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Evidence of Multimolecular Cooperative Charge Regulation In Weak Polyelectrolyte Brushes

Kevin N. Witte1, Jaehyun Hur2, Sangtae Kim2, and You-Yeon Won1. (1) School of Chemical Engineering, Purdue University, 480 Stadium Mall Dr, West Lafayette, IN 47907, (2) Chemical Engineering, Purdue University, Forney Hall of Chemical Engineering (FRNY), 480 Stadium Mall Drive, West Lafayette, IN 47907

A novel system for the study of polymer brushes has been developed and utilized to study the thermodynamic stability of weak polyelectrolyte brushes. The brush system was created by at the air-water interface by spreading a unique diblock copolymer composed of poly(n-butyl acrylate) and poly(dimethylaminoethyl methacrylate) (PnBA-b-PDMAEMA). This polymer, synthesized by atom transfer radical polymerization (ATRP), has several characteristics that make it ideal for the study true polymer brushes at the air water interface. Namely, the hydrophobic PnBA anchoring block is non-glassy at ambient conditions, and has a positive spreading coefficient on water. Thus, the diblock copolymer will form a uniform monolayer at the interface that can be readily compressed to vary the available area per chain.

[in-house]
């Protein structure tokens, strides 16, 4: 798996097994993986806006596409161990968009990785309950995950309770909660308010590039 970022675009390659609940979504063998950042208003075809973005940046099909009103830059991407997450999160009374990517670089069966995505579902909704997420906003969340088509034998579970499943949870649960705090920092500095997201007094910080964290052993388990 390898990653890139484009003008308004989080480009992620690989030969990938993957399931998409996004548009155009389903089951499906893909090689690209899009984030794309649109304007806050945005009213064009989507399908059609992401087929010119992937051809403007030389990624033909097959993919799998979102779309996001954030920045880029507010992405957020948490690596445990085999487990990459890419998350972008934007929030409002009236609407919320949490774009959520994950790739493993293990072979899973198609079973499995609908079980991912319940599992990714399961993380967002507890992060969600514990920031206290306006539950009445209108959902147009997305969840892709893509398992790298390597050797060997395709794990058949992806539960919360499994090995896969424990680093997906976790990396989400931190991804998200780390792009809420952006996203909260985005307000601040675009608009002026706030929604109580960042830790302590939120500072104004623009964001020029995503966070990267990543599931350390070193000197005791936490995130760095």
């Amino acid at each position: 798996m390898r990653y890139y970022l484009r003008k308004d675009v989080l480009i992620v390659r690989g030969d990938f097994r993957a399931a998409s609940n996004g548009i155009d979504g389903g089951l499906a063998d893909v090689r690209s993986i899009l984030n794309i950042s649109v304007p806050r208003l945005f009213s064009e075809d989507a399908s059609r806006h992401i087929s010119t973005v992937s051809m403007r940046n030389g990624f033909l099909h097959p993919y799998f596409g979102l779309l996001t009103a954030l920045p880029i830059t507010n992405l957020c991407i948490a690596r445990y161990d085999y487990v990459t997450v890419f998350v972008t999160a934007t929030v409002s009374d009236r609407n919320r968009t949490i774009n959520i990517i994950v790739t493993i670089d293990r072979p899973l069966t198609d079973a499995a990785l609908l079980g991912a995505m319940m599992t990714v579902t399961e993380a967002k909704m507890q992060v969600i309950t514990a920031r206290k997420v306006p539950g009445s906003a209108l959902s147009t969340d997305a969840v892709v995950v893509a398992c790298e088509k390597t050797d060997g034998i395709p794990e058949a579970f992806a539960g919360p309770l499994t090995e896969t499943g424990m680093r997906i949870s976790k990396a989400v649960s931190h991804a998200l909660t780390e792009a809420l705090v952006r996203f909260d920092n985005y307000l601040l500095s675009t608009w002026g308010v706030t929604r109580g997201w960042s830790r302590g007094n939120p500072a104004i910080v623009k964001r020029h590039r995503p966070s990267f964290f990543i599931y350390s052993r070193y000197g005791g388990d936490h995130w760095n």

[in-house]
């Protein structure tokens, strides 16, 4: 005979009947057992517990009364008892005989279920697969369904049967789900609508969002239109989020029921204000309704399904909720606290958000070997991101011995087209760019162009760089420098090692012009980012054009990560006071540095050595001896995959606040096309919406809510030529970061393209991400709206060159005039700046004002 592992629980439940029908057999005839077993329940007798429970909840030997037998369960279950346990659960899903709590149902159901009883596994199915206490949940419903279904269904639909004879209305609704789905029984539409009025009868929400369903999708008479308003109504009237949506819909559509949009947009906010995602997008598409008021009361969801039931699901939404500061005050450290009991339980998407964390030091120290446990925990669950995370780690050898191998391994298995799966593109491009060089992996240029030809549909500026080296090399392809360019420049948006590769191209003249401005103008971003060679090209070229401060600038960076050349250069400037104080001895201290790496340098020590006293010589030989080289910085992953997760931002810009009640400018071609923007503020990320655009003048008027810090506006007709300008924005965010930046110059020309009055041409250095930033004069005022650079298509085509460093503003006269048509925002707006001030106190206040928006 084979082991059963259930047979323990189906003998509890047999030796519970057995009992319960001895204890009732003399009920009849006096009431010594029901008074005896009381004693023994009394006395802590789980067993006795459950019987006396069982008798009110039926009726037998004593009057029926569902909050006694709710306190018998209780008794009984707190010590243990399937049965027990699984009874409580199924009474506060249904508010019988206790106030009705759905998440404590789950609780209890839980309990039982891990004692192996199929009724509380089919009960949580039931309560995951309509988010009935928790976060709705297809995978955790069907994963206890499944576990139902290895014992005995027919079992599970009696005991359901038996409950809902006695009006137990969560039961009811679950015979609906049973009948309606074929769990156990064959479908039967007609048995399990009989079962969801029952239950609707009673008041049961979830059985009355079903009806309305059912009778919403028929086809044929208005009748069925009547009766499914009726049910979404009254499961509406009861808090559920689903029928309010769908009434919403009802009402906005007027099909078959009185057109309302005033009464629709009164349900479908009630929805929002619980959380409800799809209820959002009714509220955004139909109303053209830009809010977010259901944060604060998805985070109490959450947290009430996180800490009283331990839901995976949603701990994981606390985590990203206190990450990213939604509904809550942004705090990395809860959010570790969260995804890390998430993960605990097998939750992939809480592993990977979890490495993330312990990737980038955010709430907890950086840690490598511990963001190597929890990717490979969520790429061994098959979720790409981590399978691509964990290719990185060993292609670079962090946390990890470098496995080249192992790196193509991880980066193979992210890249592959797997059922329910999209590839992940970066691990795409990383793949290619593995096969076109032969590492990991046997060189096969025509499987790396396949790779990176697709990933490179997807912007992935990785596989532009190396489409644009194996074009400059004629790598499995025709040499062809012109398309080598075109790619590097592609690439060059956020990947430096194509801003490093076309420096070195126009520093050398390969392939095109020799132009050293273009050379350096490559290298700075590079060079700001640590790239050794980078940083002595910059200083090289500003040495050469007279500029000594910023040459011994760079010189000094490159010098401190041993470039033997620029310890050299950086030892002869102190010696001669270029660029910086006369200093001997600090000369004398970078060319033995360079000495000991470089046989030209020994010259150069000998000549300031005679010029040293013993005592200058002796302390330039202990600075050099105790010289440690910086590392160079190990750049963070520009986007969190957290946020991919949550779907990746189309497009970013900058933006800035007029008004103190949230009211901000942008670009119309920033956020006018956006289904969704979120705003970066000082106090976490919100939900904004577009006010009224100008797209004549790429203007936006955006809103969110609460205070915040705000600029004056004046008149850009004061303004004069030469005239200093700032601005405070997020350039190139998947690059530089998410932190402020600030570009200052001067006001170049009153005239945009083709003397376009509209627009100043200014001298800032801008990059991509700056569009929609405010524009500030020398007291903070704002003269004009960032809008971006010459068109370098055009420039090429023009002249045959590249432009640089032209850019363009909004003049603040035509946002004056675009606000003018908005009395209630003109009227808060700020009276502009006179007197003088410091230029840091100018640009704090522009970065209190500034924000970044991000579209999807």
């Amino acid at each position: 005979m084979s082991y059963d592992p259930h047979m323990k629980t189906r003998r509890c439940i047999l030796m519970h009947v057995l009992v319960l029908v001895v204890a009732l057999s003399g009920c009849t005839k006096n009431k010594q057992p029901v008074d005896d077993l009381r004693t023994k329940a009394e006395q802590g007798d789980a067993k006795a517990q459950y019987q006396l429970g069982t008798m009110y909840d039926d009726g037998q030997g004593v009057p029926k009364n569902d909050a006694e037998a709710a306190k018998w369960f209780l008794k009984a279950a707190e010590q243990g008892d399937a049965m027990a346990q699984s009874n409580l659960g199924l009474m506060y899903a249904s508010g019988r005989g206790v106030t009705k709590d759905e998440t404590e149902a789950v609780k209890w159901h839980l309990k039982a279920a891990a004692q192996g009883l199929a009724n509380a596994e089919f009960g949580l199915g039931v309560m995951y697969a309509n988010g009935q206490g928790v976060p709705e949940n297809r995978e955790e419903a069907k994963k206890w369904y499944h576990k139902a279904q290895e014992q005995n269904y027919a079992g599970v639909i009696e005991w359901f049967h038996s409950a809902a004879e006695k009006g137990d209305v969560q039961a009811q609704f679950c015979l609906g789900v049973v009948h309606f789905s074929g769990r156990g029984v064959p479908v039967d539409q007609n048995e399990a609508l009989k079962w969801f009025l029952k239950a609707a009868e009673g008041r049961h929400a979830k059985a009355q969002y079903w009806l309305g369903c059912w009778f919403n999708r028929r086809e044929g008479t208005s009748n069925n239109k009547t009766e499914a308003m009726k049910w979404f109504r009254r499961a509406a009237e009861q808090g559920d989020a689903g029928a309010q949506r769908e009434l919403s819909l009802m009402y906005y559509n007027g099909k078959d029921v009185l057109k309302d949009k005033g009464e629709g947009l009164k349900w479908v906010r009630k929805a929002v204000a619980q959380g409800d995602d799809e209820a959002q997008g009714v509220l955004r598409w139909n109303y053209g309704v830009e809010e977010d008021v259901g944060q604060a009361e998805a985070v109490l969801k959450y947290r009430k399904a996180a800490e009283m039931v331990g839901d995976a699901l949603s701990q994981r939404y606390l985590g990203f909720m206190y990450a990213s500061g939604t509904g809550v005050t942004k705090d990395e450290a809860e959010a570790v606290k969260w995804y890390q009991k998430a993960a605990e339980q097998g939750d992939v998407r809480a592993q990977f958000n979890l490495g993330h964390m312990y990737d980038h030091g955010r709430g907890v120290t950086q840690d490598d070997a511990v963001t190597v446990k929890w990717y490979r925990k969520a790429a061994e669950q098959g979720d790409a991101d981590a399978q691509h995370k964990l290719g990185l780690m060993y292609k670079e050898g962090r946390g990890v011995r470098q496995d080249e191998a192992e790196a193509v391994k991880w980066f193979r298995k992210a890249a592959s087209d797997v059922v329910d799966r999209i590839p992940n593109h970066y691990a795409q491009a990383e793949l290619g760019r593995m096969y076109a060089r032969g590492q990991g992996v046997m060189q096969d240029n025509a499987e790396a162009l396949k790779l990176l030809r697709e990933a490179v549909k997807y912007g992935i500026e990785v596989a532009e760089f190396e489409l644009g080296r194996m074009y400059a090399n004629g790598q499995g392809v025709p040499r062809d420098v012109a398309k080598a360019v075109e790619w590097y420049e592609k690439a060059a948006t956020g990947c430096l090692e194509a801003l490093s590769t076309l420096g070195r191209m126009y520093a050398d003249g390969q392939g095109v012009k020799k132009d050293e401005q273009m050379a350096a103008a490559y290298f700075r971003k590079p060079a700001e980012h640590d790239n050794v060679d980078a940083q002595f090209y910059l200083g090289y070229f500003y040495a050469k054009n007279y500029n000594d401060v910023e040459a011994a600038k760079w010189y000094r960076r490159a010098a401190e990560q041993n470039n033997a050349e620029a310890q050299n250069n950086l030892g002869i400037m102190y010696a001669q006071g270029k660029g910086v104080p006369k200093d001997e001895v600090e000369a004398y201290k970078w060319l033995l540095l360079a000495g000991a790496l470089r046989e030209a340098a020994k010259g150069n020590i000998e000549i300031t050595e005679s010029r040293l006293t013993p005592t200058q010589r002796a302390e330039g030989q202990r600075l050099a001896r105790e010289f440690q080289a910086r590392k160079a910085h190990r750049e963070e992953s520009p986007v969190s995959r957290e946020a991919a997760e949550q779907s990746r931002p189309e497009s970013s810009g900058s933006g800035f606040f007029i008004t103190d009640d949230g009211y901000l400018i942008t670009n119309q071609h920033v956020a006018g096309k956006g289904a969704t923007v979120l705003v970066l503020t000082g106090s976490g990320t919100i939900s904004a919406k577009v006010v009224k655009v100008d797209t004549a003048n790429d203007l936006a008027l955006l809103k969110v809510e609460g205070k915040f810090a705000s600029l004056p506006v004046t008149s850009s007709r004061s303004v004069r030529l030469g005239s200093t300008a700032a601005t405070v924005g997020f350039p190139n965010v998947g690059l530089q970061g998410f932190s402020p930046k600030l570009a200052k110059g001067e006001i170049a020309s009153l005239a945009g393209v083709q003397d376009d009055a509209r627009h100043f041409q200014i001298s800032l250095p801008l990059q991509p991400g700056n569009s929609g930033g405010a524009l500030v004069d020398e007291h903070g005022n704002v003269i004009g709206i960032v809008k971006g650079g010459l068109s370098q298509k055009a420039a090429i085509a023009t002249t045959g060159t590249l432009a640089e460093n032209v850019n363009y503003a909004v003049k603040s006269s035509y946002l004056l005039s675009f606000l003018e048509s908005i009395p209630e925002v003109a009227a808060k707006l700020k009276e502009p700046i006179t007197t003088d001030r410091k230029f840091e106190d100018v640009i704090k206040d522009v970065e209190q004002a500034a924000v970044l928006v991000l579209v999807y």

Isotherms for the copolymer were measured and their defining features explored in greater detail. At high area per chain, the behavior is governed by the anchoring block as it was compressed to form a uniform monolayer. The formation of this monolayer is evidenced by a sharp transition in the slope of the isotherm. This effect was further explored and verified by studying PnBA homopolymers of varying molecular length. The spread polymer was compressed to various values of the area per chain and deposited on a graphite substrate via a submersion Langmuir-Blodgett (LB) technique. The formation of the monolayer was then confirmed by fluid atomic force microscopy (AFM). At low area per chain, the behavior is governed by the interactions of the positively charged brush. We here show for the first time experimental evidence for thermodynamic instability in the single component brush system. Using the LB and fluid AFM techniques we show the existence of regions of high and low polymer density consistent with “phase” separation of the single component brush which can be related to the multimolecular cooperative charge regulation inherent in weak polyelectrolyte systems. The system also shows localized “microscopic” separation due to the build up of electrostatic repulsive energy and small ion translational entropy. This effect has been termed “frustrated” phase separation. The electrostatic nature of the behavior was confirmed by addition of 100 mM NaCl to the aqueous subphase. In this case the system remains uniformly dispersed across the interface through out the compression.